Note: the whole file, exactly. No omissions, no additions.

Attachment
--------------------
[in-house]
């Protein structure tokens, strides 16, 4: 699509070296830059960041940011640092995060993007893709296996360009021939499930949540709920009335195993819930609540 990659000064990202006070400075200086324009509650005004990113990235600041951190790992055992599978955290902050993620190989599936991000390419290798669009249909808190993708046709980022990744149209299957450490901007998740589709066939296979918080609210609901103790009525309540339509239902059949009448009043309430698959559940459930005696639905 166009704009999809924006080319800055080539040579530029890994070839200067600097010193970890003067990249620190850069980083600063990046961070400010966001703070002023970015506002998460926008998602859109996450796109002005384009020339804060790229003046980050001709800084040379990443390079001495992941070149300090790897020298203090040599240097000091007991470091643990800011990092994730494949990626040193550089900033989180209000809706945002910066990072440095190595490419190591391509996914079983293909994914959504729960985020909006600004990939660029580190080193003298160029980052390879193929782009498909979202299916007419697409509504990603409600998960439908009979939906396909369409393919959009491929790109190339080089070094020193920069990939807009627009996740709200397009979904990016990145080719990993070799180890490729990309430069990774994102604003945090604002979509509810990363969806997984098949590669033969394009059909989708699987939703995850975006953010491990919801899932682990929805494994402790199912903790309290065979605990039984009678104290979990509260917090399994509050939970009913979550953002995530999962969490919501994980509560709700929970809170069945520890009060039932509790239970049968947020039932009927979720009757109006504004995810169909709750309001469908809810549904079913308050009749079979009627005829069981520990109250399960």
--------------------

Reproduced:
[in-house]
């Protein structure tokens, strides 16, 4: 699509070296830059960041940011640092995060993007893709296996360009021939499930949540709920009335195993819930609540 990659000064990202006070400075200086324009509650005004990113990235600041951190790992055992599978955290902050993620190989599936991000390419290798669009249909808190993708046709980022990744149209299957450490901007998740589709066939296979918080609210609901103790009525309540339509239902059949009448009043309430698959559940459930005696639905 166009704009999809924006080319800055080539040579530029890994070839200067600097010193970890003067990249620190850069980083600063990046961070400010966001703070002023970015506002998460926008998602859109996450796109002005384009020339804060790229003046980050001709800084040379990443390079001495992941070149300090790897020298203090040599240097000091007991470091643990800011990092994730494949990626040193550089900033989180209000809706945002910066990072440095190595490419190591391509996914079983293909994914959504729960985020909006600004990939660029580190080193003298160029980052390879193929782009498909979202299916007419697409509504990603409600998960439908009979939906396909369409393919959009491929790109190339080089070094020193920069990939807009627009996740709200397009979904990016990145080719990993070799180890490729990309430069990774994102604003945090604002979509509810990363969806997984098949590669033969394009059909989708699987939703995850975006953010491990919801899932682990929805494994402790199912903790309290065979605990039984009678104290979990509260917090399994509050939970009913979550953002995530999962969490919501994980509560709700929970809170069945520890009060039932509790239970049968947020039932009927979720009757109006504004995810169909709750309001469908809810549904079913308050009749079979009627005829069981520990109250399960």